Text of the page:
Just before going to a meeting on rankings I saw this. It is from the proposed new immigration policy: Blueprint for a modern migration policy (pdf; in Dutch). As in so many other immigration countries, it contains a chapter on skilled migration. Here is a translation of the passage that surprised me:

Anticipating the implementation of the new migration system, the government will at the latest in the first half of 2009 introduce a regulation for highly skilled immigrants. On the basis of the regulation, foreigners can stay in the country for a maximum of one year to find a job as a ‘knowledge migrant’ or to start an innovative company.

The objective of the regulation connects well to the ambition of the innovation platform to attract 1000 extra knowledge migrants. It is also in line with the advice on knowledge migrants of the Commission on Labour Participation in its report ‘towards a future that works‘.

The target group consists of foreigners that are relatively young and received their Bachelor, Master or PhD degree not longer than three years ago. Migrants are eligible if they received their degree from a university that is in the top 150 of two international league tables of universities. Because of the overlap, the lists consists of 189 universities…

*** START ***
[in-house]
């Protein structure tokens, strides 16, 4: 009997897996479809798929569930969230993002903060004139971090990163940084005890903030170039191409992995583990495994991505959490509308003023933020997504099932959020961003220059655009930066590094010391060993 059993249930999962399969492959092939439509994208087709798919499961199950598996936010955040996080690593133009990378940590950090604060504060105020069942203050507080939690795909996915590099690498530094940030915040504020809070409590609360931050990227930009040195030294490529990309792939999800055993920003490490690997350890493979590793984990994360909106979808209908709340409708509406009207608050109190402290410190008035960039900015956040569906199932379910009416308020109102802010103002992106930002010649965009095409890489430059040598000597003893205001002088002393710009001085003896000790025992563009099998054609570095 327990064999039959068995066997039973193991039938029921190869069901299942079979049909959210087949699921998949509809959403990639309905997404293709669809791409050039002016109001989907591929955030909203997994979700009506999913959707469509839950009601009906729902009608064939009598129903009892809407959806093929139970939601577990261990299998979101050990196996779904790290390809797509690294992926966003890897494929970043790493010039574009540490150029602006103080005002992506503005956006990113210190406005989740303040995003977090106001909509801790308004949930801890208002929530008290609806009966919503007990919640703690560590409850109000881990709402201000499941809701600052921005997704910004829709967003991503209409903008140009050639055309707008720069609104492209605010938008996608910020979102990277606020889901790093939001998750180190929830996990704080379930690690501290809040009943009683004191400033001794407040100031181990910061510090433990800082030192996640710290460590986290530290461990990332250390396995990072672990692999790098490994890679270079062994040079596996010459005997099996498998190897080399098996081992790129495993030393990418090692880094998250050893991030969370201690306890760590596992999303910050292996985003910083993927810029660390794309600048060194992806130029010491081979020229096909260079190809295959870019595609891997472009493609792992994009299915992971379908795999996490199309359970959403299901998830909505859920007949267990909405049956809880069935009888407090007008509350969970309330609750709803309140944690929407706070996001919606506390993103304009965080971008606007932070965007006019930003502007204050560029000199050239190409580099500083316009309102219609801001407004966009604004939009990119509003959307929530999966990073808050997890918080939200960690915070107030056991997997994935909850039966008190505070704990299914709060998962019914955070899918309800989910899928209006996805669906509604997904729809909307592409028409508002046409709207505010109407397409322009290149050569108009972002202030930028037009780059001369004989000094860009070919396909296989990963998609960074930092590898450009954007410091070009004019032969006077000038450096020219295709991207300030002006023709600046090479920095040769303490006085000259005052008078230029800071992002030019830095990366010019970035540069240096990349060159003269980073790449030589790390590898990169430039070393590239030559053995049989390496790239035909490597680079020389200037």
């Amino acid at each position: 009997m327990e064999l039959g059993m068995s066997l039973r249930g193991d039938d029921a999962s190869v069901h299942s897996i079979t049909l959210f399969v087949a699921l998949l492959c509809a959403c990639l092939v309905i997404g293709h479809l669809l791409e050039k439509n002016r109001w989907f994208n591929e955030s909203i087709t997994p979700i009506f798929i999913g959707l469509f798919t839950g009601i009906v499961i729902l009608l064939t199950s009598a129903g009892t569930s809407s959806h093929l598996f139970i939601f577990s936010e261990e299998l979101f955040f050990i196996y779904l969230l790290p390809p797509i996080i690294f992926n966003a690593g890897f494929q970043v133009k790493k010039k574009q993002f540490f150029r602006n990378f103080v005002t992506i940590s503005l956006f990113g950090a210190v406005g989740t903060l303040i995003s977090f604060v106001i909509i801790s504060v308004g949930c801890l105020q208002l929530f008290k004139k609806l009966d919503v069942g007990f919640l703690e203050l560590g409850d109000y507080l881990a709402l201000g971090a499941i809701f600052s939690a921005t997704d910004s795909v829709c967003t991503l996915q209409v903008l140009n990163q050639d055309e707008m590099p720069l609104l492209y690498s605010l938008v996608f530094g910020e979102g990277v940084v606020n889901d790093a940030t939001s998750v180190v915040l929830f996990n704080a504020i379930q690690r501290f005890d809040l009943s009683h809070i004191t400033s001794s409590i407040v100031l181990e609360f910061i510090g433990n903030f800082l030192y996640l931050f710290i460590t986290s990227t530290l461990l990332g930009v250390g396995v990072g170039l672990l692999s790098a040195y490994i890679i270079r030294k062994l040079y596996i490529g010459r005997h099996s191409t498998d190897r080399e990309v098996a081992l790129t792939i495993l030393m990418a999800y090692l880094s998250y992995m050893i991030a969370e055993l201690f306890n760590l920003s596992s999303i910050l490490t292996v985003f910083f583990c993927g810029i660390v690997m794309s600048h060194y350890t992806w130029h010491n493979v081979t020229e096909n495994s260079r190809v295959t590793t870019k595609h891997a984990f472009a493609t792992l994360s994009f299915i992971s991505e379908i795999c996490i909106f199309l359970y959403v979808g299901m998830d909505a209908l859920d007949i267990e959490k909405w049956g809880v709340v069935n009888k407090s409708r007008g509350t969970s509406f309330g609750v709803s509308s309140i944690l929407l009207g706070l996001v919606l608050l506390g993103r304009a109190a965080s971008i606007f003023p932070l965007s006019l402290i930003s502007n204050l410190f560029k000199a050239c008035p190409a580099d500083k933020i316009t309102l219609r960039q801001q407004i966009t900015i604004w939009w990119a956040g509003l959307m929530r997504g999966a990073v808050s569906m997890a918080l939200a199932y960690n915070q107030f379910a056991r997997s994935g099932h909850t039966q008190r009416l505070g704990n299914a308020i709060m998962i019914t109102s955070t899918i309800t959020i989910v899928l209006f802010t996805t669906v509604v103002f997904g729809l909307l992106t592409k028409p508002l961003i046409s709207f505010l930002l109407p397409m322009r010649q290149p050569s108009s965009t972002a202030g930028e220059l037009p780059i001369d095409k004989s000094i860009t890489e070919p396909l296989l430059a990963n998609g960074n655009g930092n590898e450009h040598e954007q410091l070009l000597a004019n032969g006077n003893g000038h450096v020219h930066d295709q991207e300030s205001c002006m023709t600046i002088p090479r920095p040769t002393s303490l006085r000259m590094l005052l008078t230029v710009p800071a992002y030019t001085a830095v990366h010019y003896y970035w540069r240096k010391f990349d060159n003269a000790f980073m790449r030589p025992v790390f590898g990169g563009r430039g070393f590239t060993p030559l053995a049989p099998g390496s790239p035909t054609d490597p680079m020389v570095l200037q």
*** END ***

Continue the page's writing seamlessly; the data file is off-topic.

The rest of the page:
And guess what the two league tables are. Yes, the Shanghai ranking and the Times Higher Education Ranking. Now…this will mean that firms like this have influence on who is eligible to come and work in the Netherlands. Something is not right here…

This article has 3 comments

  1. Andrew

    Wow. Your concerns are understandable – this seems profoundly misguided from a number of different angles.

  2. Pingback: Euro-angsts, insights and actions regarding global university ranking schemes « GlobalHigherEd

  3. Pingback: What if I graduated from Amherst or ENS de Lyon… | Beerkens' Blog

Leave a Comment

Your email address will not be published. Required fields are marked *